USC Students for Justice in Palestine

history, analysis, news, and event updates on the struggle for justice in palestine

Alexander Cockburn: The Persecution of Sami Al-Arian

Posted by uscsjp on March 23, 2007

One of the first big show trials here in the post-9/11 homeland was of a Muslim professor from Florida, now 49, Sami al-Arian. Pro-Israel hawks had resented this computer professor at the University of South Florida long before Atta and the hijackers flew their planes into the Trade towers, because they saw al-Arian, a Palestinian born in Kuwait of parents kicked out of their Homeland in 1948, as an effective agitator here for the Palestinian cause. As John Sugg, a fine journalist, then based in Tampa, who’s followed al-Arian’s tribulations for years, wrote in the spring of 2006 on this website:

“When was al-Arian important? More than a decade ago, when Israel’s Likudniks in the United States, such as [Steven] Emerson, were working feverishly to undermine the Oslo peace process. No Arab voice could be tolerated, and al-Arian was vigorously trying to communicate with our government and its leaders. He was being successful, making speeches to intelligence and military commanders at MacDill AFB’s Central Command, inviting the FBI and other officials to attend meetings of his groups. People were beginning to listen and to wonder why only one side of the Middle East debate was heard here. That was the reason for Al-Arian’s political prosecution.”

Now the United States is a country that is blessed by a constitution, a Bill of Rights and the rule of law, all of them upheld with degrees of enthusiasm that rise and fall according to sex, income and ethnicity. The fall is particularly drastic if your name is Arab, you publicly profess the justice of the Palestinian cause. Living in Florida doesn’t help either.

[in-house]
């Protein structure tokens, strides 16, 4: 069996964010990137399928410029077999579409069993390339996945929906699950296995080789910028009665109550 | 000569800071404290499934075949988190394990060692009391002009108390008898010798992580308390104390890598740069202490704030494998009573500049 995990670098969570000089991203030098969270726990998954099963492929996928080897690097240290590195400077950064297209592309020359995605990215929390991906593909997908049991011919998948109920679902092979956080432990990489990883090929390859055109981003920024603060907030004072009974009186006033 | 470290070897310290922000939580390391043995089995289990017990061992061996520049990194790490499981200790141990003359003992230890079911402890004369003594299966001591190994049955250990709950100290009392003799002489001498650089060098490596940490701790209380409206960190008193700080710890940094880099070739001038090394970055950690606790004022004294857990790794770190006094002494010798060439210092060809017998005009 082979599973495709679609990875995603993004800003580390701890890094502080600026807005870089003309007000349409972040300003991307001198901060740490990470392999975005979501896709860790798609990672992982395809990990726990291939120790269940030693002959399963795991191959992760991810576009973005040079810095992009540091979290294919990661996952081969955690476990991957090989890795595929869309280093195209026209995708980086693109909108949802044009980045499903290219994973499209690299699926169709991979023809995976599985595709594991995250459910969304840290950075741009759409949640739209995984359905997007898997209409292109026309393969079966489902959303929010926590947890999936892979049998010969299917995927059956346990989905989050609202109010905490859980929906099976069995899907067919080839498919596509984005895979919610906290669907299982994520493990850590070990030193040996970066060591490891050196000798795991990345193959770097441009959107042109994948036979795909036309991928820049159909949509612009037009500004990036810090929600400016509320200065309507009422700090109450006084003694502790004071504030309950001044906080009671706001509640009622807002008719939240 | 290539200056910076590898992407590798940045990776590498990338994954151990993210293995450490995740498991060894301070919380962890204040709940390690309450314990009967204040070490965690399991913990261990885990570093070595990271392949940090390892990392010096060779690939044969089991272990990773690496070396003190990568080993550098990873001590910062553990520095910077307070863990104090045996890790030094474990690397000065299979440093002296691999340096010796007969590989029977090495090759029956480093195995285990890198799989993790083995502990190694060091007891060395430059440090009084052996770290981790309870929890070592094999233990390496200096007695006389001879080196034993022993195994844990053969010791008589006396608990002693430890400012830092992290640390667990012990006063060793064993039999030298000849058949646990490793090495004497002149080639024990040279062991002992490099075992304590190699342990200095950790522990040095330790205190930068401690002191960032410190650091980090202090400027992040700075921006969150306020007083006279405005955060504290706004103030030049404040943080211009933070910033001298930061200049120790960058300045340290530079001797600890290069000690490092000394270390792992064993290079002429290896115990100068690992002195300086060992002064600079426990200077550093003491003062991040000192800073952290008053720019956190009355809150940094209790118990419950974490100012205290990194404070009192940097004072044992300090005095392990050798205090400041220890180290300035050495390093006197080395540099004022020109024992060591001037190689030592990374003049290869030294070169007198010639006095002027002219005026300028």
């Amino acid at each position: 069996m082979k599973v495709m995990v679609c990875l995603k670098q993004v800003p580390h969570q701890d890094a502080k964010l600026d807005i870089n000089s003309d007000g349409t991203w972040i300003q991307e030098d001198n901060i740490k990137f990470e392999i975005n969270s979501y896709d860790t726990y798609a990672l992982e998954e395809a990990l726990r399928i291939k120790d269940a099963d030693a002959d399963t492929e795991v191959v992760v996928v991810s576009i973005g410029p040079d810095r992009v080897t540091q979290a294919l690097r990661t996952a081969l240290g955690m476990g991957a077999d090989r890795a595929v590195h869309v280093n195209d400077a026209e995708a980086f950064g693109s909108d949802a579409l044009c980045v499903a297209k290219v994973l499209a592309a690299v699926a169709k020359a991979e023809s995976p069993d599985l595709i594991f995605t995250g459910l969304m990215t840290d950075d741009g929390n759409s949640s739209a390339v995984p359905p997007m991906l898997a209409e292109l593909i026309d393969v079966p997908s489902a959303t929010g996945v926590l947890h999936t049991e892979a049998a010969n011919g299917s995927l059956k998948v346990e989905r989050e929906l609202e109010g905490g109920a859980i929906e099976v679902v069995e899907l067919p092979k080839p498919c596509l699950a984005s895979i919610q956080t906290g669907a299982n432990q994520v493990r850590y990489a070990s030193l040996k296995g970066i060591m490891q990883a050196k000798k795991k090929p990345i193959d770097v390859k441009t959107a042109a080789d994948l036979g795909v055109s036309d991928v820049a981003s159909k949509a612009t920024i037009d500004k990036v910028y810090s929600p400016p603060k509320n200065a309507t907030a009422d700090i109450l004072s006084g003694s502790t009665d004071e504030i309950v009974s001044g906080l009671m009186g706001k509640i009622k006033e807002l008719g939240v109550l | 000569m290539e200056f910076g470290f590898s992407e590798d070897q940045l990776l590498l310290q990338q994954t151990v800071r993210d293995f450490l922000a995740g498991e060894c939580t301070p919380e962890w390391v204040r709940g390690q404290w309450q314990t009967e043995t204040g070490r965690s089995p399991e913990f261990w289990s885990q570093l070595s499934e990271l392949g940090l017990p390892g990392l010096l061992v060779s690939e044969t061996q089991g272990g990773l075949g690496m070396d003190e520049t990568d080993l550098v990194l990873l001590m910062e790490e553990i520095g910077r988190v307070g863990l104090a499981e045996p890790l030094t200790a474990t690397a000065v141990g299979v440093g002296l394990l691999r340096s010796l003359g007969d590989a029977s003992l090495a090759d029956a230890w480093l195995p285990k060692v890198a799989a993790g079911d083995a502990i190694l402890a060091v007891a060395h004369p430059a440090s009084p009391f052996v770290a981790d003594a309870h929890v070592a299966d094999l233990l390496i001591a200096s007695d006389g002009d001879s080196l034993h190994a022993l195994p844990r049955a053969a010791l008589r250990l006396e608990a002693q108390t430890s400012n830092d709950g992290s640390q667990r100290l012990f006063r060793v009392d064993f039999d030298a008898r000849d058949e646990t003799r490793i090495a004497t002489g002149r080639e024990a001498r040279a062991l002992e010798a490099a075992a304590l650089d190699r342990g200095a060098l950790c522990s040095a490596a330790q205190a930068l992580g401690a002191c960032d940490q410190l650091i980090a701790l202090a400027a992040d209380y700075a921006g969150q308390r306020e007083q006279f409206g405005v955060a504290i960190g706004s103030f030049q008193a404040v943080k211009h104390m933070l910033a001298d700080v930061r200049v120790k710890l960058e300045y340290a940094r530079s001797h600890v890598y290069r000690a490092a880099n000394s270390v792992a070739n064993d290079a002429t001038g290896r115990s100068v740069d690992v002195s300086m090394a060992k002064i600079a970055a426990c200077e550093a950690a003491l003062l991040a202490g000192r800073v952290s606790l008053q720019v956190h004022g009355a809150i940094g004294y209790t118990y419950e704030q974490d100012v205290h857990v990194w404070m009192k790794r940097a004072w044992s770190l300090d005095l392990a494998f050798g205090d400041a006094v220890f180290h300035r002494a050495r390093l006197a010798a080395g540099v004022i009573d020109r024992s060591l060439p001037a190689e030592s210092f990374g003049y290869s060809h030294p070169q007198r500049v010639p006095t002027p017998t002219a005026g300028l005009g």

At the direct instigation of Attorney General Ashcroft, the feds threw the book at al-Arian in February 2003. He was arrested with much fanfare and charged in a bloated terrorism and conspiracy case. He spent two and a half years in prison, in solitary confinement under atrocious conditions. To confer with his lawyers, he had to hobble half a mile, shackled hand and foot, his law files balanced on his back.

The six-month trial in US District Court in Tampa featured 80 government witnesses (including 21 from Israel) and 400 intercepted phone calls (the results of a decade of surveillance and half a million recorded calls). The government’s evidence against Al-Arian consisted of speeches he gave, magazines he edited, lectures he presented, articles he wrote, books he owned, conferences he organized, rallies he attended, news he heard and websites no one accessed. One bit of evidence consisted of a conversation a co-defendant had with al-Arian in his dream. The defense rested without calling a single witness or presenting any evidence since the government’s case rested entirely on First Amendment ­protected activities. (continued)


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